First there’s the baroque pearl, not to be confused with the baroque pearl term that refers to any and all irregular shaped pearls. Baroque pearls are really any pearl that has an elongated spherical shape.


Potato pearls are a very common type of baroque pearls that you find used mostly in the designing of pearl bracelets and necklaces of the baroque variety. They’re usually small, square and lumpy in nature.


Coin pearls are another subset of this type of pearl. These are flat yet round in shape and usually very, very smooth on the surface. Of this type of pearl, they can be one of the most treasured and sought after kind for their luster.


Teardrop pearls are highly valued and appreciated type of baroque pearl. They’re shaped exactly like their name infers. If you’ve ever seen a crown with pearls on it or even Victorian ear jewelry and clothing, this was the subset of baroque pearl that was most valued and sought after.

 Baroque Pearls

How valuable are baroque pearls?

This particular type of baroque pearls are valued at about 25-35% the cost of round pearls. Pearls are typically valued based on their luster, thickness, shape, surface quality, color and size. So, it really depends on those factors in the valuation of baroque pearls.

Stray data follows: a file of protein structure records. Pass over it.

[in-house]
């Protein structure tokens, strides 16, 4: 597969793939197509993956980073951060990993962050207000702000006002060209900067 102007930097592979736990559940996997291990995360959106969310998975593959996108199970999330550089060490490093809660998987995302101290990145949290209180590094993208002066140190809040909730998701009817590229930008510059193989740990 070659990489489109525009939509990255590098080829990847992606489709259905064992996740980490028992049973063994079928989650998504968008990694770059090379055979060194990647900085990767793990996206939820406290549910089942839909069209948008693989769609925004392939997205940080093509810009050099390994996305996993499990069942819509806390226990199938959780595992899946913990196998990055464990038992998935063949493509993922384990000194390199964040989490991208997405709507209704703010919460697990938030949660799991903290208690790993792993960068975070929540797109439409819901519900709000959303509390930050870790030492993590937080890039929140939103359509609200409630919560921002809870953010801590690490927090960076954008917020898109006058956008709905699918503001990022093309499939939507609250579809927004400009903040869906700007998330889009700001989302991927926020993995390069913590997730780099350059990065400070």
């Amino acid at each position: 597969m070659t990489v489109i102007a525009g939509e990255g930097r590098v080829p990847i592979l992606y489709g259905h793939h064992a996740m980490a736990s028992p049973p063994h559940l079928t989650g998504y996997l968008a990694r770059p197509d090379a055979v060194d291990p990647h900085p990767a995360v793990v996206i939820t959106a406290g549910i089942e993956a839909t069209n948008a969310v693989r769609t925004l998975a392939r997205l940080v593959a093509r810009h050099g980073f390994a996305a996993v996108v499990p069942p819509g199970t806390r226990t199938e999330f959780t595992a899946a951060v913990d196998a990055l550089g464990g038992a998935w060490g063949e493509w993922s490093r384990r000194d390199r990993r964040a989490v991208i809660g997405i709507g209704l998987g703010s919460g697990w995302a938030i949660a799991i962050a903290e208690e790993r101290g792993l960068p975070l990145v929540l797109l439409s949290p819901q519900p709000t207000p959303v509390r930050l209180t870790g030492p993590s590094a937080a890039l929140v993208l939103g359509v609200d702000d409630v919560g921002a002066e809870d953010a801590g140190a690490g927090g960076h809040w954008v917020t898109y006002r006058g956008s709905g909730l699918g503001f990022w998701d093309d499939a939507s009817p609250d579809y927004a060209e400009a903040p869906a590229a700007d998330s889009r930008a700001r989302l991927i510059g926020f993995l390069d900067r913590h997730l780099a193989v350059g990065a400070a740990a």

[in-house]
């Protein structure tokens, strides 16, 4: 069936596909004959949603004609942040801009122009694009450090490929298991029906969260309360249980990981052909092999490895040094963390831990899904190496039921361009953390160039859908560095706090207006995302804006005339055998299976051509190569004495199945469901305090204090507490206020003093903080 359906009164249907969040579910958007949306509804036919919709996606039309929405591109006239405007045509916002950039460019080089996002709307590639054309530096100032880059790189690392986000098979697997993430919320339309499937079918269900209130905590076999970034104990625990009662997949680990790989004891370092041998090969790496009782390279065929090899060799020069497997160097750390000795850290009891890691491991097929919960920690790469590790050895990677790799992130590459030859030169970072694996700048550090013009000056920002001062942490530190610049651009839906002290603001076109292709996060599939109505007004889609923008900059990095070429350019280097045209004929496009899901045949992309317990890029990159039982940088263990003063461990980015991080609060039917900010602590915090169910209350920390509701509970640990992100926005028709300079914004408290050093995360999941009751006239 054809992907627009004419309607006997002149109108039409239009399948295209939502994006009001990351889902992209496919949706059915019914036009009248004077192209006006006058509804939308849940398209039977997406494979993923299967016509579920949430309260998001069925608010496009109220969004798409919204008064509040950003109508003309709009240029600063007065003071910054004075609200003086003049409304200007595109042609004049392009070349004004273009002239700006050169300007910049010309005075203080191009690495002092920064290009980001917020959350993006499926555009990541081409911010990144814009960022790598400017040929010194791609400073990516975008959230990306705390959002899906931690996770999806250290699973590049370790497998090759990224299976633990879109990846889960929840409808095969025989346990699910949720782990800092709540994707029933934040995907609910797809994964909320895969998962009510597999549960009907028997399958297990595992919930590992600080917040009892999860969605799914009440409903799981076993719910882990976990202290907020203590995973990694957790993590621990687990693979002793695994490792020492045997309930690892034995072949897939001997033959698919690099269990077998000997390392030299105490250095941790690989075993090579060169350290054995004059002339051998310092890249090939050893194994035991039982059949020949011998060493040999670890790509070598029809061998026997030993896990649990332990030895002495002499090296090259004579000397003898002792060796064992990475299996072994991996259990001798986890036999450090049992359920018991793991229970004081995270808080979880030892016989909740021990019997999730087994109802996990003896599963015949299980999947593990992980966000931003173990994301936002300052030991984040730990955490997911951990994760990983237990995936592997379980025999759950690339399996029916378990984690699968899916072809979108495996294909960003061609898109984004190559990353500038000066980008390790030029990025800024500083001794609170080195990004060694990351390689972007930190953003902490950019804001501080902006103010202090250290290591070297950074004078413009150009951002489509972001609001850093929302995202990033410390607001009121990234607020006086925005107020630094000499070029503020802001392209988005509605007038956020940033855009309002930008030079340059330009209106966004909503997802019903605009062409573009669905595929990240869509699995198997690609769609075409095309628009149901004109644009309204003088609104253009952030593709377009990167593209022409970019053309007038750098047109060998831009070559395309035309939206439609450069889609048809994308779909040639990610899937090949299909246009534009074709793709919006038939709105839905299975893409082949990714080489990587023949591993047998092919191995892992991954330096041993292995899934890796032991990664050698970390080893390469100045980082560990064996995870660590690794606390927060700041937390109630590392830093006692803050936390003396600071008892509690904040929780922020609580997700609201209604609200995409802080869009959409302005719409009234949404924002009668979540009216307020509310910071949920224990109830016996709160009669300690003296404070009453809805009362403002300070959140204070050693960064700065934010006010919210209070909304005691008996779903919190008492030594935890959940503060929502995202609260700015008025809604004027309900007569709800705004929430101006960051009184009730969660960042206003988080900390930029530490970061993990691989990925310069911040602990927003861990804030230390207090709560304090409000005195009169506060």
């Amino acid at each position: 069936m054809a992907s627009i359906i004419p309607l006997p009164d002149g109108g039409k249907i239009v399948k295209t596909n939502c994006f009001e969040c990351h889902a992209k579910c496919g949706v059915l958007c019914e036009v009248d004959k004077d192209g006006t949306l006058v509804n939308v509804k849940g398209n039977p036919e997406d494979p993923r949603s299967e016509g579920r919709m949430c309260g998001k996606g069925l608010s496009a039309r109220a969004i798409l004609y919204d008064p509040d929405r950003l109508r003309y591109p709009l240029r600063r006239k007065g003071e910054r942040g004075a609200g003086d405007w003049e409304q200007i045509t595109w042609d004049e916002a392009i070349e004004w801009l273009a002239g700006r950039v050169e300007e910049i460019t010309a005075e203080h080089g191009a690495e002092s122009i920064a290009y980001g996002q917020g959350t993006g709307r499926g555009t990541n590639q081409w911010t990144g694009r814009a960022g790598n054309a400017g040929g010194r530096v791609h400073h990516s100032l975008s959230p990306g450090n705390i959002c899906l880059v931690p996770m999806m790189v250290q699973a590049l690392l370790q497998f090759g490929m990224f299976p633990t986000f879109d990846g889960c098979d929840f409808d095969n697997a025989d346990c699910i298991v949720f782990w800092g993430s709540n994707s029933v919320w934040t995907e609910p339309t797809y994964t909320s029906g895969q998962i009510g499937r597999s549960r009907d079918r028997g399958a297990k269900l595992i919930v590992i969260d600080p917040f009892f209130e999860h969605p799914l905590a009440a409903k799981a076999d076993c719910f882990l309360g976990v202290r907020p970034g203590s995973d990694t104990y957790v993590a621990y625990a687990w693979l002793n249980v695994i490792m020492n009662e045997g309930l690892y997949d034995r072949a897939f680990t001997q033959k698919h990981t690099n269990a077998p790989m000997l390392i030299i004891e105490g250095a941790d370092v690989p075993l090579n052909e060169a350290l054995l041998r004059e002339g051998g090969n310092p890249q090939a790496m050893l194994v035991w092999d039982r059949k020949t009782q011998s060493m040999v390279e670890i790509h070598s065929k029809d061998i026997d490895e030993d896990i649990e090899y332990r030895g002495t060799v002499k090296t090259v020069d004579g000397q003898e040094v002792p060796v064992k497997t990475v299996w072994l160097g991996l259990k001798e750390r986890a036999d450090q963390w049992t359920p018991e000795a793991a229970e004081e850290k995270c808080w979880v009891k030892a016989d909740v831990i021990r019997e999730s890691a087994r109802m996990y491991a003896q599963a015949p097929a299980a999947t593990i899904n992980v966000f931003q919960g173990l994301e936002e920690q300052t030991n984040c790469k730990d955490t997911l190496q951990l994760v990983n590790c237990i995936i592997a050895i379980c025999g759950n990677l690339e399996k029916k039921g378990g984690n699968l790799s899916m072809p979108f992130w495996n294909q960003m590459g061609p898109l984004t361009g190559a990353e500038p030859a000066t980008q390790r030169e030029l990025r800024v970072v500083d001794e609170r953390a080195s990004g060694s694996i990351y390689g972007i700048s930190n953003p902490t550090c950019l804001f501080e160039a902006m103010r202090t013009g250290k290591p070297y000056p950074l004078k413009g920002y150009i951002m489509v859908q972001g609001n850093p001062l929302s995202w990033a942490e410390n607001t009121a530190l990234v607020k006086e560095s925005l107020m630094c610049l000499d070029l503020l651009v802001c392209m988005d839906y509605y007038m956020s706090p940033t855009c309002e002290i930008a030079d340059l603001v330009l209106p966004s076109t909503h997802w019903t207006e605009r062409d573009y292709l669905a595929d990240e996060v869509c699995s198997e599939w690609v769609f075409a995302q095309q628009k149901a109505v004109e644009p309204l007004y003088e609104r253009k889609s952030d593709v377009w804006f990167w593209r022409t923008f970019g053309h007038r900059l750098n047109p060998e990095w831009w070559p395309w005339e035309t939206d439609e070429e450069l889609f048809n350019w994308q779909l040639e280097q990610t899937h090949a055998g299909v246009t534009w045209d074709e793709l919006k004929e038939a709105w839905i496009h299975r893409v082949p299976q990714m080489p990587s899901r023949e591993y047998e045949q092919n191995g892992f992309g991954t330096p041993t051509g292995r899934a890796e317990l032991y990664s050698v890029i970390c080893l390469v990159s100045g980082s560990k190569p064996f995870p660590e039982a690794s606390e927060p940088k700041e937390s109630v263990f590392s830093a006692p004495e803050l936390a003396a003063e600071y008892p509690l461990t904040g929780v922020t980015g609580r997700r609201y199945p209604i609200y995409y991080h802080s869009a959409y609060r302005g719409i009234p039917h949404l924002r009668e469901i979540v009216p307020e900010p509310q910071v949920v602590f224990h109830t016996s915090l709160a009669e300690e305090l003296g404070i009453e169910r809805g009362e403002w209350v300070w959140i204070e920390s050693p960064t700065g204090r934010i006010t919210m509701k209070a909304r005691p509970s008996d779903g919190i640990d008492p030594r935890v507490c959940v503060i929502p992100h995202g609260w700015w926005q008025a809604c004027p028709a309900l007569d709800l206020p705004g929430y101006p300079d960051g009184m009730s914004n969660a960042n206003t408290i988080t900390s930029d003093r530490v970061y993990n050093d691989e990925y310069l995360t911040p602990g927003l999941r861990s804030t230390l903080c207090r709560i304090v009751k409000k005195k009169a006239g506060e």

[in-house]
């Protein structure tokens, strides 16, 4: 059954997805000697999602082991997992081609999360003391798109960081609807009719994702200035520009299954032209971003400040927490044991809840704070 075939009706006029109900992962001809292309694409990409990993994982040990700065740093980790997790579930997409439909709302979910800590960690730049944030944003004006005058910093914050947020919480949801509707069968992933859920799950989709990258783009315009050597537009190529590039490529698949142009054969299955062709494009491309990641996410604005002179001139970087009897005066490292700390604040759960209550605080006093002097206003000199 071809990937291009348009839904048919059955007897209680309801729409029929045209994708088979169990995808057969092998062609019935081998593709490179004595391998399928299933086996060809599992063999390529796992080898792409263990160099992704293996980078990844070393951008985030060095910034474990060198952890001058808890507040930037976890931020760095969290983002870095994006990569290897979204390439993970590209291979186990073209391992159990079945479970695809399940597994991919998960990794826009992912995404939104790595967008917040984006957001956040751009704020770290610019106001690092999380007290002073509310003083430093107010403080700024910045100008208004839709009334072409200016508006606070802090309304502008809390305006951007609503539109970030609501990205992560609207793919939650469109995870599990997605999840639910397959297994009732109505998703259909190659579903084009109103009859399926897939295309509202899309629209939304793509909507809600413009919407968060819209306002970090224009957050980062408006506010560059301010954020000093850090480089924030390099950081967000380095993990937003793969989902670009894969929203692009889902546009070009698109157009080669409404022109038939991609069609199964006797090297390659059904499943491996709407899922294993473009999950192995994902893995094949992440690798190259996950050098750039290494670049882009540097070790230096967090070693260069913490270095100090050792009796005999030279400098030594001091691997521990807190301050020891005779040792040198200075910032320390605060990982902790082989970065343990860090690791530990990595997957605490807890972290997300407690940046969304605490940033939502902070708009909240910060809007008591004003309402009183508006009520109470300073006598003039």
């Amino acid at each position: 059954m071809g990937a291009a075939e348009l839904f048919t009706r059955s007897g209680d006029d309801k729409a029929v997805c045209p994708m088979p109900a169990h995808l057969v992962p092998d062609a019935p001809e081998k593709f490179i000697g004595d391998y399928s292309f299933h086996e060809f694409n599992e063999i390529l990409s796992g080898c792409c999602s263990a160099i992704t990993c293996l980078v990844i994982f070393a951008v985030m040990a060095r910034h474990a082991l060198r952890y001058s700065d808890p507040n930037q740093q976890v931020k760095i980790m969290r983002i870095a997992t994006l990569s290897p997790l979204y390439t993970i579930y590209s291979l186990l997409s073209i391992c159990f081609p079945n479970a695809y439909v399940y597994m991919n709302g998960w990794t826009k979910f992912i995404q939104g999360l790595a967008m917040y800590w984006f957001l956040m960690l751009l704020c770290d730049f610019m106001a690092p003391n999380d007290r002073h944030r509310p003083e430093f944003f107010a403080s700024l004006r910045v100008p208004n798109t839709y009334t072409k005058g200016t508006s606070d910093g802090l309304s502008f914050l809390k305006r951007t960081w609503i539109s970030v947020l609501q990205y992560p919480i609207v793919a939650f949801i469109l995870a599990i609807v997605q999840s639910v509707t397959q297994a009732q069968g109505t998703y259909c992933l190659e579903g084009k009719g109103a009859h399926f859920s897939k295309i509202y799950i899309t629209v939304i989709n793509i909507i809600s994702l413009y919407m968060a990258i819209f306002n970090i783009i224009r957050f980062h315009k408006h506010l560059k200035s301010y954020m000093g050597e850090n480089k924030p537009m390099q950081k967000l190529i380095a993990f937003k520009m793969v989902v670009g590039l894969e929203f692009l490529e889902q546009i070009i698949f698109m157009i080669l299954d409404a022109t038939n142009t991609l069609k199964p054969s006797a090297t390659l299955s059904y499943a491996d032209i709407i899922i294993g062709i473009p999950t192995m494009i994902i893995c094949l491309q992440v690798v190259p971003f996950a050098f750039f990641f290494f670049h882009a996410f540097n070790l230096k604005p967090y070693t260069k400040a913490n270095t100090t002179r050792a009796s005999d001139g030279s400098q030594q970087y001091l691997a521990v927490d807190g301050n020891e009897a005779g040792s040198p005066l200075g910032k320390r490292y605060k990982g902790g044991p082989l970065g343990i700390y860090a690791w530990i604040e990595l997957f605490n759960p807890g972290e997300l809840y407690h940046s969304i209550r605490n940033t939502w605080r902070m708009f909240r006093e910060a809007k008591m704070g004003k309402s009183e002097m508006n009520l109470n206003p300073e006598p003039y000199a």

Hopefully today we’ve been able to leave you feeling learned on what baroque pearls are, where they come from, their shapes and sizes, and value. They are truly a fascinating and beautiful piece to add to any woman’s collection.


  • I have both a south sea golden pearl ring 10-11mm and a white baroque freshwater pearl pendant 13-16mm. I know – I like big pearls and I cannot lie!

    I’m the type of person that likes any and all types of jewelry, so I was fascinated by both the traditional round pearl and the uniquely shaped baroque pearl. I can wear my ring on special occasions while I can wear my pendant daily. Heads up – if you get a more valuable pearl ring, it is highly recommended to save it for only occasions where you know you will not bang it around on anything. If you’re like me who loves her pearls, only wear the ring around 1-2 times a week (and even that is a bit much for a delicate pearl).

    While the round is smooth and perfect in every way, I live the unique blemishes on my baroque. Mine looks like the pearl is enclosed in a mollusk shell and has distinct, uneven bumps surrounding the gem. At the end of the day, it’s all about what type of pearl you like best, or perhaps you are like me and appreciate both.

  • I was wondering if certain baroque pearls are more valuable than others. For instance, is an elongated pearl of 15mm-25mm+ Is more valuable than a rounder baroque pearl of the 12mm-15mm range. Is it the shape or the overall size that determines value in a baroque pearl, color and luster being equal, say white? I’m ready to invest but sometimes the really oddly shaped ones are kind of ugly, while the rounder ones just look like defective round pearls. I’m sort of confused. Thank you for your help.

    Martha Houshar